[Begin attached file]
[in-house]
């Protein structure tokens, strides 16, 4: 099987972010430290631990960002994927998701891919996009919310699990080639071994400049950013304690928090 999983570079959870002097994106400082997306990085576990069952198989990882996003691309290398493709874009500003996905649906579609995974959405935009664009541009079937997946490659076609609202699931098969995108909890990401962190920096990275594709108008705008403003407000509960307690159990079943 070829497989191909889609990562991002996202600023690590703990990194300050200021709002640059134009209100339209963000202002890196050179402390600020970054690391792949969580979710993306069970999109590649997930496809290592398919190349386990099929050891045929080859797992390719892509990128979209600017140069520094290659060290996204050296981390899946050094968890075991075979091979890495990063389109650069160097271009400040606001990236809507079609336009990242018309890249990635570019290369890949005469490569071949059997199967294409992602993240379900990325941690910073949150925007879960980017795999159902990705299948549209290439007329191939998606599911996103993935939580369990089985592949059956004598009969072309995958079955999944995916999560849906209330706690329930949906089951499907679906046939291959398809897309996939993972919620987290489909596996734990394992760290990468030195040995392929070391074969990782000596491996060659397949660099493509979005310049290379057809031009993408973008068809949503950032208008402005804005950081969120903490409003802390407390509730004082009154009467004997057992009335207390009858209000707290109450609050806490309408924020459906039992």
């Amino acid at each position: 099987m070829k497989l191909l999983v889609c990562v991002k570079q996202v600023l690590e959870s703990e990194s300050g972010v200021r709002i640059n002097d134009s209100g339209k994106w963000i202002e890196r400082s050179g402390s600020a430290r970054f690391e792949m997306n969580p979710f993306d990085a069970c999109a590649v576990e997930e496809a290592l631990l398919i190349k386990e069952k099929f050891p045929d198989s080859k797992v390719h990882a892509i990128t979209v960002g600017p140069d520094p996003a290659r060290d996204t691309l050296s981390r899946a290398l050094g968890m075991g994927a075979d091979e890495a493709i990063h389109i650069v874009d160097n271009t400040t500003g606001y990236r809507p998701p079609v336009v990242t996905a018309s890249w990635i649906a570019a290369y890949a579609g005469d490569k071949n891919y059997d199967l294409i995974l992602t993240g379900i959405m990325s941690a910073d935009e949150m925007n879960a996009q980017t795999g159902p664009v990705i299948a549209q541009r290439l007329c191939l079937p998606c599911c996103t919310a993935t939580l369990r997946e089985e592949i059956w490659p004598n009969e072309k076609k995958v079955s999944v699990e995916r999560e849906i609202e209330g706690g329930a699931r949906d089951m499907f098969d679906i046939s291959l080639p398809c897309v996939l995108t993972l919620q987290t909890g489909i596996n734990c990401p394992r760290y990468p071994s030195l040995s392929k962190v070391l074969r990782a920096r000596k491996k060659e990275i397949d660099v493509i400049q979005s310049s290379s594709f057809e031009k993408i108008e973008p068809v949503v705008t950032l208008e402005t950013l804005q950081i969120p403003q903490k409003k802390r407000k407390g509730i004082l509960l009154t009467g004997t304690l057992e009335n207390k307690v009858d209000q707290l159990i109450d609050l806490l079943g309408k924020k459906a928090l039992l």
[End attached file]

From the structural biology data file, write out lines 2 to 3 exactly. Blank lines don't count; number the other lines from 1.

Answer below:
């Protein structure tokens, strides 16, 4: 099987972010430290631990960002994927998701891919996009919310699990080639071994400049950013304690928090 999983570079959870002097994106400082997306990085576990069952198989990882996003691309290398493709874009500003996905649906579609995974959405935009664009541009079937997946490659076609609202699931098969995108909890990401962190920096990275594709108008705008403003407000509960307690159990079943 070829497989191909889609990562991002996202600023690590703990990194300050200021709002640059134009209100339209963000202002890196050179402390600020970054690391792949969580979710993306069970999109590649997930496809290592398919190349386990099929050891045929080859797992390719892509990128979209600017140069520094290659060290996204050296981390899946050094968890075991075979091979890495990063389109650069160097271009400040606001990236809507079609336009990242018309890249990635570019290369890949005469490569071949059997199967294409992602993240379900990325941690910073949150925007879960980017795999159902990705299948549209290439007329191939998606599911996103993935939580369990089985592949059956004598009969072309995958079955999944995916999560849906209330706690329930949906089951499907679906046939291959398809897309996939993972919620987290489909596996734990394992760290990468030195040995392929070391074969990782000596491996060659397949660099493509979005310049290379057809031009993408973008068809949503950032208008402005804005950081969120903490409003802390407390509730004082009154009467004997057992009335207390009858209000707290109450609050806490309408924020459906039992």
């Amino acid at each position: 099987m070829k497989l191909l999983v889609c990562v991002k570079q996202v600023l690590e959870s703990e990194s300050g972010v200021r709002i640059n002097d134009s209100g339209k994106w963000i202002e890196r400082s050179g402390s600020a430290r970054f690391e792949m997306n969580p979710f993306d990085a069970c999109a590649v576990e997930e496809a290592l631990l398919i190349k386990e069952k099929f050891p045929d198989s080859k797992v390719h990882a892509i990128t979209v960002g600017p140069d520094p996003a290659r060290d996204t691309l050296s981390r899946a290398l050094g968890m075991g994927a075979d091979e890495a493709i990063h389109i650069v874009d160097n271009t400040t500003g606001y990236r809507p998701p079609v336009v990242t996905a018309s890249w990635i649906a570019a290369y890949a579609g005469d490569k071949n891919y059997d199967l294409i995974l992602t993240g379900i959405m990325s941690a910073d935009e949150m925007n879960a996009q980017t795999g159902p664009v990705i299948a549209q541009r290439l007329c191939l079937p998606c599911c996103t919310a993935t939580l369990r997946e089985e592949i059956w490659p004598n009969e072309k076609k995958v079955s999944v699990e995916r999560e849906i609202e209330g706690g329930a699931r949906d089951m499907f098969d679906i046939s291959l080639p398809c897309v996939l995108t993972l919620q987290t909890g489909i596996n734990c990401p394992r760290y990468p071994s030195l040995s392929k962190v070391l074969r990782a920096r000596k491996k060659e990275i397949d660099v493509i400049q979005s310049s290379s594709f057809e031009k993408i108008e973008p068809v949503v705008t950032l208008e402005t950013l804005q950081i969120p403003q903490k409003k802390r407000k407390g509730i004082l509960l009154t009467g004997t304690l057992e009335n207390k307690v009858d209000q707290l159990i109450d609050l806490l079943g309408k924020k459906a928090l039992l």